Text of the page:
• Bingo Callers


If at all possible, find an experienced bingo caller. You don’t want some novice person calling bingo who has trouble handling the equipment (dropping bingo balls in the middle of a game can be a disaster) or lacks confidence in front of people. If you can’t find an experienced caller, then find someone who is comfortable with crowds and have them practice with the equipment ahead of time. Go over your bingo program step-by-step.

Whether experienced or not, you want your bingo callers to call numbers at a regular pace. We recommend that bingo numbers be called about every 20 seconds for commercial bingo hall environments where seasoned bingo players play. However, this speed should be adjusted to fit your crowd and the number of bingo faces in play. Hopefully, your bingo equipment will have a timer which will alert your caller when to call. However, if no timer is available, use a watch or clock as best you can to call at a regular pace.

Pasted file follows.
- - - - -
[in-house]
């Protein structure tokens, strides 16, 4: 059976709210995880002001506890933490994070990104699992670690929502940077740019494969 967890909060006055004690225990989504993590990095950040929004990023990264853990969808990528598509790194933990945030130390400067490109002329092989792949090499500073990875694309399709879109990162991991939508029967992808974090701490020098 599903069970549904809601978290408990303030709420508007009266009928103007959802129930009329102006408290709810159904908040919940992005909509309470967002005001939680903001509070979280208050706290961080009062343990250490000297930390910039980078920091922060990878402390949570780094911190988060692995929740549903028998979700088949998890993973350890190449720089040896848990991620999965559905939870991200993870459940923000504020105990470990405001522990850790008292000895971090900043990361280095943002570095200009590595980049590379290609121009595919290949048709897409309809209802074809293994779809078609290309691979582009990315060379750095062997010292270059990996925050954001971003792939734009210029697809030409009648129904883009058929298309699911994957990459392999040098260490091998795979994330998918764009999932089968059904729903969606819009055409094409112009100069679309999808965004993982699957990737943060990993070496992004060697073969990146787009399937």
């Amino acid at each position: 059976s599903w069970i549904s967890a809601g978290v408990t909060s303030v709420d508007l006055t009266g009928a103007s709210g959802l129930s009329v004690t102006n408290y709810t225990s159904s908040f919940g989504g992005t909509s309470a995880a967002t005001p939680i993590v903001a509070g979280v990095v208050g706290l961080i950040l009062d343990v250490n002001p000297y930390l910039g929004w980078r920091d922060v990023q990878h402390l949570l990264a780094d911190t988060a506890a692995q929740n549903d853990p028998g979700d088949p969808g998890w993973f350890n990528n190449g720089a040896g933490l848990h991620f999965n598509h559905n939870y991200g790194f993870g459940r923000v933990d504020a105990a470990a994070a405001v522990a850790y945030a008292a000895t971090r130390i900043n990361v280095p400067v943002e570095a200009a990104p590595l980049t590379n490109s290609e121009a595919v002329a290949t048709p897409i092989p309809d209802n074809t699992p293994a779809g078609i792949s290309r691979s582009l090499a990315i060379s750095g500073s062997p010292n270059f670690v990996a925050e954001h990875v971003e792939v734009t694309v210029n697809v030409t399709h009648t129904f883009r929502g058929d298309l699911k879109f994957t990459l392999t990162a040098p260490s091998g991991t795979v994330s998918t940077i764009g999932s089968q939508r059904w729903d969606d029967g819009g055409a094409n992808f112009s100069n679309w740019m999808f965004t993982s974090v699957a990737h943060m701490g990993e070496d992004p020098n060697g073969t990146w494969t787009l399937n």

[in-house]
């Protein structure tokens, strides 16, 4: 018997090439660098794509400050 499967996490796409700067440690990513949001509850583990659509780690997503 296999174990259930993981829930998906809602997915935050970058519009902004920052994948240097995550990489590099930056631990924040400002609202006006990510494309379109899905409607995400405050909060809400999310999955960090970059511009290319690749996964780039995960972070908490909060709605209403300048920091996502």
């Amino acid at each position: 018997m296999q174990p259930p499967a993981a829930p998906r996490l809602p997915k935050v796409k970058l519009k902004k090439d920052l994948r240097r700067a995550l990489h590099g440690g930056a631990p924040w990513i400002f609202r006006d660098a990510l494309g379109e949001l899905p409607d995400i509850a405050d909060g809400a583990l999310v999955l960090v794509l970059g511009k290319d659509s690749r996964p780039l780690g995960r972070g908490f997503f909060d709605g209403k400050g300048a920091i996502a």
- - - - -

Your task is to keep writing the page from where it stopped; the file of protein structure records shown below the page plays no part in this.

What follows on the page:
• Cash vs Baskets or Other Prizes

    It doesn’t make a lot of difference if you give away cash or prizes or a mixture of both at your bingo fundraiser. The important thing is to make sure that whatever you give, you are giving something with value.

    Benefits of FundraisingMake your bingo prizes worth the effort for your bingo players. If you give bingo baskets, fill them with quality products. If you give cash, make sure you give away some big jackpots. When your bingo players win a bingo, they want win something and they want to win something good.

  • Bingo Concessions

    Your bingo event will usually last from 3-5 hours, with the actual bingo program taking about 3 hours to play. Therefore, it is important to have refreshments and food available if possible. Bingo players are not robots. They will get hungry and thirsty.

    Make sure that the food you serve at your concessions stand is good quality and keep your prices reasonable. We believe it’s smart business to have your bingo concession be a draw for your bingo event and not a profit center. Let your bingo games make the money while your concession keeps them well-nourished and happy.

Bottom Line

A bingo fundraiser requires planning. You’ll need to assemble a team of volunteers, find a qualified bingo caller, acquire prize donations, locate a site, advertise, and more. Make sure you give yourself at least a month or two to prepare. Good luck and happy fundraising! If you follow our advice, we’re sure your next bingo fundraiser will be a success.